I have an apartment in Brooklyn with a south-east facing deck. In the summer it gets a lot of light. Indoors, I also have lots of windows facing that direction. I'd like to get a nectarine tree and have it indoors in the winter, and outdoors in the summer (I can use a dolly to move the pot). Are there dwarf varieties of this type that would do well in this situation?


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I don't have first hand experience, but I do know with appropriate tree stock selection, the right conditions, care, you can most definitely make it work.

As with animals, plants can be dwarfed through genetic engineering and selective breeding, but can also undergo natural, morphological changes to acclimatize to environmental stresses such as soil quality, light, drought, flood, cold, infection, and herbivory resulting in a dwarfed stature.

This, Growing Dwarf Fruit Trees and Nut Trees, appears to be a pretty good, useful article on the subject of "Dwarf Fruiting Trees". Below are a few bullet points I've picked out of that article & stuff I've picked up over the years:

  • For your situation, I believe you will be best served with a genetic dwarf nectarine tree. These trees have been available to home gardeners since the mid to late 1960's.

  • Dwarf peach and nectarine trees should be readily available in a large selection of cultivars. Look for ones that claim to be "disease resistant", this "should" make maintenance that bit easier.

  • Dwarf peach and nectarine trees are short, shrubby trees, grow to about 6 to 10ft (1800 to 3000mm) tall and wide.

  • Dwarf fruit trees fruit earlier than their "standard" family members.

  • Dwarf fruit trees have a high density of bloom, which results in a large fruit crop (for the size of the tree).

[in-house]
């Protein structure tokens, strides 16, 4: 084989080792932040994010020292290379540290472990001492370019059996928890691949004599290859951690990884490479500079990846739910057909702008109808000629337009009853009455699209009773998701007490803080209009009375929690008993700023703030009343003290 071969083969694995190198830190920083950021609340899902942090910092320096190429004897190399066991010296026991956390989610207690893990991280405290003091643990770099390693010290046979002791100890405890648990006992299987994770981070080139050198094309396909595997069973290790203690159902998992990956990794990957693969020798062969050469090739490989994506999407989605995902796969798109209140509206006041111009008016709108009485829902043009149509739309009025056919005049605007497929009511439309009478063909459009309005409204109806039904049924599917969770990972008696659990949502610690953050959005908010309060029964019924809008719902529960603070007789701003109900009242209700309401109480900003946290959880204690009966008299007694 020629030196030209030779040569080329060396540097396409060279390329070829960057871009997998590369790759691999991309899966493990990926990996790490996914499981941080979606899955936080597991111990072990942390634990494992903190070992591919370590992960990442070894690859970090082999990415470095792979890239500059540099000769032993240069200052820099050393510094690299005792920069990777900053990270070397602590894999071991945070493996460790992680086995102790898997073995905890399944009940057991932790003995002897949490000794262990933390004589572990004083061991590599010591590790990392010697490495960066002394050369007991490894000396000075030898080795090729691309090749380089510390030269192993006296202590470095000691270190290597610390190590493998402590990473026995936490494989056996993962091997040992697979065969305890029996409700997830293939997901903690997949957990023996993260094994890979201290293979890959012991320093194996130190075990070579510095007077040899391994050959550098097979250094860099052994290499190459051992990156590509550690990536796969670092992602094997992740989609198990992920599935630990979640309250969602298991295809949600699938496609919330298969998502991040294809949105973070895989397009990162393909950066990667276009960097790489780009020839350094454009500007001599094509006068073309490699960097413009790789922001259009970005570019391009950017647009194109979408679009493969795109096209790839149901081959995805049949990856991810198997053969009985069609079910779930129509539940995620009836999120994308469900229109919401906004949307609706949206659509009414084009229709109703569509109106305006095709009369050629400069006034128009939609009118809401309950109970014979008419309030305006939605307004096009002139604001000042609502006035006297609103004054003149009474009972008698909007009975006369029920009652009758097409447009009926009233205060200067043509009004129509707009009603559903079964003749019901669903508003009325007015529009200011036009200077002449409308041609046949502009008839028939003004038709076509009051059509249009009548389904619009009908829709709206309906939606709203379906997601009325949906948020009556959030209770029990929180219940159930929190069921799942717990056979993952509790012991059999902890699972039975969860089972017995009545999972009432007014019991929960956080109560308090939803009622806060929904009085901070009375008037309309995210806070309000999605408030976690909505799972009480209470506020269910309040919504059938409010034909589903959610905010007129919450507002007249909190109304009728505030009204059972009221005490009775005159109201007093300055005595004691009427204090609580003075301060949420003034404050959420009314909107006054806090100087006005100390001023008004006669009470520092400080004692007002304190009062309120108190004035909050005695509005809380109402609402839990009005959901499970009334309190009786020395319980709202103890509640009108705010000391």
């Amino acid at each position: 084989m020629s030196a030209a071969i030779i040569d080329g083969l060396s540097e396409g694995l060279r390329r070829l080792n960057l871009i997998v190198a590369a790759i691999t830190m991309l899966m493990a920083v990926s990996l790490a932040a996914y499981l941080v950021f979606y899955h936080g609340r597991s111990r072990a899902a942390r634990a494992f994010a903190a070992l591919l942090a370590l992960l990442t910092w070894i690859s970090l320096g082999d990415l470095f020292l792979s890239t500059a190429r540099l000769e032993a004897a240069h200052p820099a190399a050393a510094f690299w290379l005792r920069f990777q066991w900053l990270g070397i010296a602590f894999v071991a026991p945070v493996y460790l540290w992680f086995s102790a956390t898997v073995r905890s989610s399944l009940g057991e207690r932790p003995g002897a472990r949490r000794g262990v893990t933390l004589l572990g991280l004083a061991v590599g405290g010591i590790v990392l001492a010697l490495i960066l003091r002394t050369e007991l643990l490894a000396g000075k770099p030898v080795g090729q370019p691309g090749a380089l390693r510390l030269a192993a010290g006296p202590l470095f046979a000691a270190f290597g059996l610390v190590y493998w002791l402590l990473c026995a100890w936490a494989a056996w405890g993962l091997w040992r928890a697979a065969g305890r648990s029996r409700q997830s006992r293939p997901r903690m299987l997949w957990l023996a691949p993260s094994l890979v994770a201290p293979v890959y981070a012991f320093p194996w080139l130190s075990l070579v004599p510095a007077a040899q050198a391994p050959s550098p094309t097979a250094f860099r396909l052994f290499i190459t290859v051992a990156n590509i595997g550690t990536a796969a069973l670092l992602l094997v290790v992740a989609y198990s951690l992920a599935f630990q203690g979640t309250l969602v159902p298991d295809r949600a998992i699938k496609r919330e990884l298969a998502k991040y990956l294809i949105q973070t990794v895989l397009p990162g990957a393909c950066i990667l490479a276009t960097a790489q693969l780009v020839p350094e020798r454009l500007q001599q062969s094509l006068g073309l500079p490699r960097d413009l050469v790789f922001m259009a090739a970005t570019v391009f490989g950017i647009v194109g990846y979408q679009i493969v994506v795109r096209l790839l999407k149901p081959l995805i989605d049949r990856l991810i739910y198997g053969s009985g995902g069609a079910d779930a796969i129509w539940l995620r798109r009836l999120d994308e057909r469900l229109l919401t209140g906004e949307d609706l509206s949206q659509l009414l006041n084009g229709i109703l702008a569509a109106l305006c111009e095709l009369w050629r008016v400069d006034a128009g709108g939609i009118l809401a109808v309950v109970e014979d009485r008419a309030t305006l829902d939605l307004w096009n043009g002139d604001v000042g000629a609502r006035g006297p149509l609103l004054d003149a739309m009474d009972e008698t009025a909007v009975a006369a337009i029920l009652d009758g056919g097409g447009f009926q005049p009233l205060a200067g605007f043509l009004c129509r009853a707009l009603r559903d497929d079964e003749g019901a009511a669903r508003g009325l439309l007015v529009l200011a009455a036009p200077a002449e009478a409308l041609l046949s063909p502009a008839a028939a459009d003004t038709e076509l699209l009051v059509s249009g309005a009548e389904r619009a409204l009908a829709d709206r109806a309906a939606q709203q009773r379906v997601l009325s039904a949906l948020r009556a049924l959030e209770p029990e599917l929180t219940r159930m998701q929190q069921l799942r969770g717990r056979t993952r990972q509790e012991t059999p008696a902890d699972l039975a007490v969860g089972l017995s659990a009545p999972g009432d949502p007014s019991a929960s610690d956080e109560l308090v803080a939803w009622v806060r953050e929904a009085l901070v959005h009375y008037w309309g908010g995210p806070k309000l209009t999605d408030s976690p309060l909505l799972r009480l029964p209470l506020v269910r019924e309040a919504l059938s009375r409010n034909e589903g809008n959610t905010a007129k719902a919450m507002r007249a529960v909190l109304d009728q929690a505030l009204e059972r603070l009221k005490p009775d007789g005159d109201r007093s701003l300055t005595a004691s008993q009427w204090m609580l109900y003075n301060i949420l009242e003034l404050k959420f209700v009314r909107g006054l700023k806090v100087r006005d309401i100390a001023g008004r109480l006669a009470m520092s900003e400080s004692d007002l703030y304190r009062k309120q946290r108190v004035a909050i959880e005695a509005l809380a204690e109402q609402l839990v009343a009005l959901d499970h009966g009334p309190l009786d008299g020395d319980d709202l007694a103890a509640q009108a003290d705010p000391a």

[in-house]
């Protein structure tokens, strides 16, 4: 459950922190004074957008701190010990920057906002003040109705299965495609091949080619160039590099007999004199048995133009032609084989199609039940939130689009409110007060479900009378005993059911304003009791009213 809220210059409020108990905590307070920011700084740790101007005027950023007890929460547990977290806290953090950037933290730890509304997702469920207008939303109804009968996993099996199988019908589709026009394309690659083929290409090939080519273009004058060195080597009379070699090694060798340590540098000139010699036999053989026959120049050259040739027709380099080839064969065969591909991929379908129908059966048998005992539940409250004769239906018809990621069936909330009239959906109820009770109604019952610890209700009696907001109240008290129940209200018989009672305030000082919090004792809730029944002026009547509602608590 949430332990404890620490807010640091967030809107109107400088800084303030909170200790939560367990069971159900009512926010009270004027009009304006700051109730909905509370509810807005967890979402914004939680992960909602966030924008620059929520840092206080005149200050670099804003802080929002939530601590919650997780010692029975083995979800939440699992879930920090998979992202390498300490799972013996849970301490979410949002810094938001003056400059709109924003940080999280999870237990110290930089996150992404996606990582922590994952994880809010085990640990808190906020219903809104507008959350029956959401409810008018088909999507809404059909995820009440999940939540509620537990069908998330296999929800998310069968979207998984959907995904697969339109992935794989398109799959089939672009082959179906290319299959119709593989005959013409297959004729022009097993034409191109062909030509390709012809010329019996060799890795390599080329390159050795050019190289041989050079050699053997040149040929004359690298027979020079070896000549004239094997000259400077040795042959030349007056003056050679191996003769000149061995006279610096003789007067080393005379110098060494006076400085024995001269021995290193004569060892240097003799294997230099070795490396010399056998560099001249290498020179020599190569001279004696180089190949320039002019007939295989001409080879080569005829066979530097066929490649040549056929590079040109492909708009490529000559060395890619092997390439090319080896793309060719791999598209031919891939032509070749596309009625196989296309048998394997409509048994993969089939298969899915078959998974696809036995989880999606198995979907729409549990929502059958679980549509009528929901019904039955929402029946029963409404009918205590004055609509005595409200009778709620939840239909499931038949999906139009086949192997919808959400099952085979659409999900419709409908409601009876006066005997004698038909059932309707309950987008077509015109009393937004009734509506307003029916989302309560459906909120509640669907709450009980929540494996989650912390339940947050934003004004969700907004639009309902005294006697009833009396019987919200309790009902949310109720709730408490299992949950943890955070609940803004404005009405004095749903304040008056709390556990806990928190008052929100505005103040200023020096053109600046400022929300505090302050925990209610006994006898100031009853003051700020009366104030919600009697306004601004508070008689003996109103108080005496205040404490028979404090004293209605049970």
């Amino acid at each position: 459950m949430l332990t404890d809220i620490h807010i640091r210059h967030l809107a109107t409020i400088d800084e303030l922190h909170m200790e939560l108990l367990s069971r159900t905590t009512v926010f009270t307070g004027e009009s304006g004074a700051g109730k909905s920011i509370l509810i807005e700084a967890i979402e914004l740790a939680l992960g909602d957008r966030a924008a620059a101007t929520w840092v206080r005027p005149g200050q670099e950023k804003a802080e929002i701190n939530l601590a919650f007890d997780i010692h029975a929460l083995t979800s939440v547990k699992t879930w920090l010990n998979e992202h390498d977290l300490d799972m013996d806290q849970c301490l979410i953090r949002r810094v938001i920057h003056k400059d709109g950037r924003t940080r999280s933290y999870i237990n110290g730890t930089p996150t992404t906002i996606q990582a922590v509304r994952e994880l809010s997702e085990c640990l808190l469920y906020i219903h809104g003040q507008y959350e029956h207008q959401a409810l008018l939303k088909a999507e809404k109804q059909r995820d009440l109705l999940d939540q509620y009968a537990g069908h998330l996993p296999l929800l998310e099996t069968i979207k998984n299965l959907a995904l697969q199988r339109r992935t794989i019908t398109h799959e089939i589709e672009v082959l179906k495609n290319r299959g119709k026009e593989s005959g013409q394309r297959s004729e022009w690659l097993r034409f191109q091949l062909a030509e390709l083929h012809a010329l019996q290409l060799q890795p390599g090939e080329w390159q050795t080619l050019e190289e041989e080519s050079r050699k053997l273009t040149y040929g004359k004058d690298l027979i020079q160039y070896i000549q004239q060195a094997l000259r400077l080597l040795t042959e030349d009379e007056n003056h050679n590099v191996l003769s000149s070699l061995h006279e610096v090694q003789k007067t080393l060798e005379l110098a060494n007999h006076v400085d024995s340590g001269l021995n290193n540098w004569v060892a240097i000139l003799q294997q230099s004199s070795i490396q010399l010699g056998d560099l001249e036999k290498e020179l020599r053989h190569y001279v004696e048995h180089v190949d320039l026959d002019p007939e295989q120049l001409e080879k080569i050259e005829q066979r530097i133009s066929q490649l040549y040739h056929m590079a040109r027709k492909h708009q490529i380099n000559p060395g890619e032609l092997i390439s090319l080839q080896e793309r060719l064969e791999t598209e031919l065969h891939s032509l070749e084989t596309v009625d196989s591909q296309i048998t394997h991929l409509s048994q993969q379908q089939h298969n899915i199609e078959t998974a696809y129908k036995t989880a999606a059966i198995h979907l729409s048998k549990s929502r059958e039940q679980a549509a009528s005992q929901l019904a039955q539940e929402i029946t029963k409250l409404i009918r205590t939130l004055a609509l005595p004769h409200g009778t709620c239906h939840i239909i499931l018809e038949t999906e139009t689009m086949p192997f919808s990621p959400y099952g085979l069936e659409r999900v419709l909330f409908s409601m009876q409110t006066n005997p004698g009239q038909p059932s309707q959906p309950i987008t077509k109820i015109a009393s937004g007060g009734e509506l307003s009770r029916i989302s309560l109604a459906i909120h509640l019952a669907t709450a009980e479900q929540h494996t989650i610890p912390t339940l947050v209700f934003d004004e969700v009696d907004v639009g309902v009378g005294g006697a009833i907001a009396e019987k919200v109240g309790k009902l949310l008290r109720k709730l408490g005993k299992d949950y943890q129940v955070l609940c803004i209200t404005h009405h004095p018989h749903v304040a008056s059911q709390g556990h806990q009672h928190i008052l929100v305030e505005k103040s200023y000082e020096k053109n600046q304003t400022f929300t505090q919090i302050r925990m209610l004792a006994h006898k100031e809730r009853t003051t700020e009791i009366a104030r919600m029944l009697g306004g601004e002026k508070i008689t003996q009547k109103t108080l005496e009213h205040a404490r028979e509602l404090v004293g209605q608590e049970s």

• Due to the high density of bloom, pruning is not as important to stimulate flower and fruit production. Note, appropriate pruning should still be undertaken for the overall health of the fruit tree.

  • Easy maintenance due to their small size eg No need for ladders.

  • Peach and nectarine trees need plenty of sunshine and warmth.

  • Plant the dwarf fruit tree in a "suitably" sized container (with good drainage), basically the bigger the better.

  • Plant the dwarf fruit tree in "good quality" growing medium, either purchase a "high quality" container (soil) mix or mix your own.

  • Mulch with compost, this will help feed the "container" (bound) tree slowly.

  • In the first year, remove all fruits, this will allow the roots and the tree itself to get better established.

  • In the second year, remove ¾ of the fruits.

  • The first year or two is all about building strong foundations.

  • From the third year onward, you will want to remove (thin) 50% of the fruit, doing so will greatly help your tree remain healthy, prolong its life and result in much better quality fruit (the ones that remain on the tree to ripen).

  • As is the case with "most" plants, the more (appropriate) care you give, the more years of enjoyment you can expect back from your dwarf fruit tree.

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